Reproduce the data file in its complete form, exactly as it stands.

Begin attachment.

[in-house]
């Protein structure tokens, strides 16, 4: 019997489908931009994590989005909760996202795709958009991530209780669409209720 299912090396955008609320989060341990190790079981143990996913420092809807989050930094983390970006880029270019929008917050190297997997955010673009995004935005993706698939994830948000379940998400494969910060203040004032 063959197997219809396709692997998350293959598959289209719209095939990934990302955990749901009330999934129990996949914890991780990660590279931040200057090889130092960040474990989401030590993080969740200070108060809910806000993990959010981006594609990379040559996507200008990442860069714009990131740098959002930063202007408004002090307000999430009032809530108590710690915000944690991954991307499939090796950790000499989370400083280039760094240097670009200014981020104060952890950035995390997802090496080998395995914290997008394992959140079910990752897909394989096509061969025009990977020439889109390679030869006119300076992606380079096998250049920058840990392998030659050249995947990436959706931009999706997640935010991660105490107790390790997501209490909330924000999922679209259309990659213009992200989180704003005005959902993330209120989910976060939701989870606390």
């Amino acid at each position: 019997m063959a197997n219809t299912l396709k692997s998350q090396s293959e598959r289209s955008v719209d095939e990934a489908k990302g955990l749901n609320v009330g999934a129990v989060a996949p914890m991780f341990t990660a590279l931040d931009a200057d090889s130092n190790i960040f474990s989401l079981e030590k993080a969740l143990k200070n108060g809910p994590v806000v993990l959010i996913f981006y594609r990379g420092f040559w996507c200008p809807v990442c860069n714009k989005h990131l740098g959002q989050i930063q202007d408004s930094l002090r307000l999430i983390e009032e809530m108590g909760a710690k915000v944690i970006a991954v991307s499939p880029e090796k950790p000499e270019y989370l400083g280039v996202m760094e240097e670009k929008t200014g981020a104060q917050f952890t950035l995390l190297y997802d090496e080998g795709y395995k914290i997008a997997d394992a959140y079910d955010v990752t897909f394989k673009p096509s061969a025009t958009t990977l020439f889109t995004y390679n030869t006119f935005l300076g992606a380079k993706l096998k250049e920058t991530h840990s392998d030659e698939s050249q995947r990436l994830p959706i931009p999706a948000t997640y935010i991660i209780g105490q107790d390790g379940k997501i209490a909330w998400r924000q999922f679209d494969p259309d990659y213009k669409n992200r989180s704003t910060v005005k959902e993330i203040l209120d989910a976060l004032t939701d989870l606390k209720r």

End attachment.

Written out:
[in-house]
């Protein structure tokens, strides 16, 4: 019997489908931009994590989005909760996202795709958009991530209780669409209720 299912090396955008609320989060341990190790079981143990996913420092809807989050930094983390970006880029270019929008917050190297997997955010673009995004935005993706698939994830948000379940998400494969910060203040004032 063959197997219809396709692997998350293959598959289209719209095939990934990302955990749901009330999934129990996949914890991780990660590279931040200057090889130092960040474990989401030590993080969740200070108060809910806000993990959010981006594609990379040559996507200008990442860069714009990131740098959002930063202007408004002090307000999430009032809530108590710690915000944690991954991307499939090796950790000499989370400083280039760094240097670009200014981020104060952890950035995390997802090496080998395995914290997008394992959140079910990752897909394989096509061969025009990977020439889109390679030869006119300076992606380079096998250049920058840990392998030659050249995947990436959706931009999706997640935010991660105490107790390790997501209490909330924000999922679209259309990659213009992200989180704003005005959902993330209120989910976060939701989870606390």
């Amino acid at each position: 019997m063959a197997n219809t299912l396709k692997s998350q090396s293959e598959r289209s955008v719209d095939e990934a489908k990302g955990l749901n609320v009330g999934a129990v989060a996949p914890m991780f341990t990660a590279l931040d931009a200057d090889s130092n190790i960040f474990s989401l079981e030590k993080a969740l143990k200070n108060g809910p994590v806000v993990l959010i996913f981006y594609r990379g420092f040559w996507c200008p809807v990442c860069n714009k989005h990131l740098g959002q989050i930063q202007d408004s930094l002090r307000l999430i983390e009032e809530m108590g909760a710690k915000v944690i970006a991954v991307s499939p880029e090796k950790p000499e270019y989370l400083g280039v996202m760094e240097e670009k929008t200014g981020a104060q917050f952890t950035l995390l190297y997802d090496e080998g795709y395995k914290i997008a997997d394992a959140y079910d955010v990752t897909f394989k673009p096509s061969a025009t958009t990977l020439f889109t995004y390679n030869t006119f935005l300076g992606a380079k993706l096998k250049e920058t991530h840990s392998d030659e698939s050249q995947r990436l994830p959706i931009p999706a948000t997640y935010i991660i209780g105490q107790d390790g379940k997501i209490a909330w998400r924000q999922f679209d494969p259309d990659y213009k669409n992200r989180s704003t910060v005005k959902e993330i203040l209120d989910a976060l004032t939701d989870l606390k209720r």